With the Oklahoma City Thunder, everything revolved around him, on and off the floor. When he was traded in 2019, it was for another contract that was seen as a burden at the time (Chris Paul's), but he still had enough value to fetch OKC multiple draft assets.

With the Houston Rockets, his inefficient scoring and desire to stay on the ball necessitated the trade of Clint Capela. And just over a year after the Thunder sent him to the Rockets, Houston traded him to Washington for John Wall (another distressed asset) and one draft pick.

With the Washington Wizards, team construction was such that Westbrook could still dominate the ball without detracting from Bradley Beal. And he was just good enough to convince the Lakers to send three rotation players (Montrezl Harrell, Kyle Kuzma and Kentavious Caldwell-Pope) in exchange for him.

Now, L.A. may be betting on a repeat of that 2020-21 success for Russ. And in turn, hoping that some other team will talk itself into the raw production.

The complicating factor now, of course, is that it isn't just Westbrook and one other scorer with the Lakers (as it was with him and Beal in Washington). Neither of the co-stars in L.A. is a lights-out shooter, either. And LeBron doesn't have the off-ball experience that Beal accumulated during his years with Wall.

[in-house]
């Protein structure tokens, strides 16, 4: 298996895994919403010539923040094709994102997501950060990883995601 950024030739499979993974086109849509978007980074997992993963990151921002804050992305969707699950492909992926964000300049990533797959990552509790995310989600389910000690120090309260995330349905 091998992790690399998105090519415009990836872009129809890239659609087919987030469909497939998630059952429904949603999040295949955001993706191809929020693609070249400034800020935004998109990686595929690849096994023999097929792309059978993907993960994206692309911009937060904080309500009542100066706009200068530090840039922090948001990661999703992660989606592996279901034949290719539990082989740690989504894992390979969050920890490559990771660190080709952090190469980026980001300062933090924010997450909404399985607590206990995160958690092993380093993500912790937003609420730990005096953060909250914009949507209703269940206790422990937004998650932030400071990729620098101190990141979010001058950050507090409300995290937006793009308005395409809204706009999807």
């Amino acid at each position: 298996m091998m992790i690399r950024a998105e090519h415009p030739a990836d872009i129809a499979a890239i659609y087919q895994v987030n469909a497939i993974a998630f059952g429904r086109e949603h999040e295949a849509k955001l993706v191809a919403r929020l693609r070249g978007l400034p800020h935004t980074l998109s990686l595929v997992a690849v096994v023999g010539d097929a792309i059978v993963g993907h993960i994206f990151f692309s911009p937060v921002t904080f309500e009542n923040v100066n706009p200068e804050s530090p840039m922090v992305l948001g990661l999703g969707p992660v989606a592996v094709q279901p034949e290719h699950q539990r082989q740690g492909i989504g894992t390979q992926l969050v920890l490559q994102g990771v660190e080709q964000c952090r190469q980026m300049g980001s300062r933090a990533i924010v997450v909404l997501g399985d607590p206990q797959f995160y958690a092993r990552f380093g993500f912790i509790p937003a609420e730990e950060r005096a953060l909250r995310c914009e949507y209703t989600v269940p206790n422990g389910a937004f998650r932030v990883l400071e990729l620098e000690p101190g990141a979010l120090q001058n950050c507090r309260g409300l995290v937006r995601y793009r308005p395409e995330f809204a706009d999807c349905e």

Convincing James to spend more time as the secondary playmaker is probably an even steeper hill to climb than doing so with Westbrook. If the latter wants a move out of L.A. that doesn't saddle his legacy with the kind of trade Foucher is worried about, he has to change.

And he has to change more than he ever has before.

The situations are far from perfectly analogous, but Bruce Brown spent the first two seasons of his career with the Detroit Pistons as a guard before embracing a rim-running role with the Brooklyn Nets.

Westbrook can be a supercharged version of that (assuming a willingness to work on his touch in the paint). He did it to a degree with Houston, but he still started plenty of possessions as the point man. It's time to lean even harder into being a cutter, dunker's spot option and corner three-point shooter.

Believe it or not, Russ hit 43.4 percent of his threes from the corners over the last two seasons (36.8 percent over the last six seasons). When LeBron, AD (or both) are operating in the middle of the floor, he has to be willing and able to create space from the corner. If that becomes a bigger part of his offensive diet, and he maintains his numbers from the last two seasons, defenses will be forced to pay closer attention.

More importantly than any of that, though, is what Westbrook has to do on defense.

Few players of his experience and pedigree are as prone to complete mental lapses on that end. If his man doesn't have the ball and isn't directly in front of him, there's no telling what Westbrook will do (or won't do).

Any team that might be thinking about taking him on has to see a willingness to expand his game offensively and a desire to engage on the other end. And since he showed so little of either in 2021-22, L.A. might have to showcase the revamped Russ ahead of the 2023 trade deadline.

Otherwise, the Lakers will be facing the same dilemma they have for the last several months: a terrible fit that can only be sorted out by attaching picks to a Westbrook trade.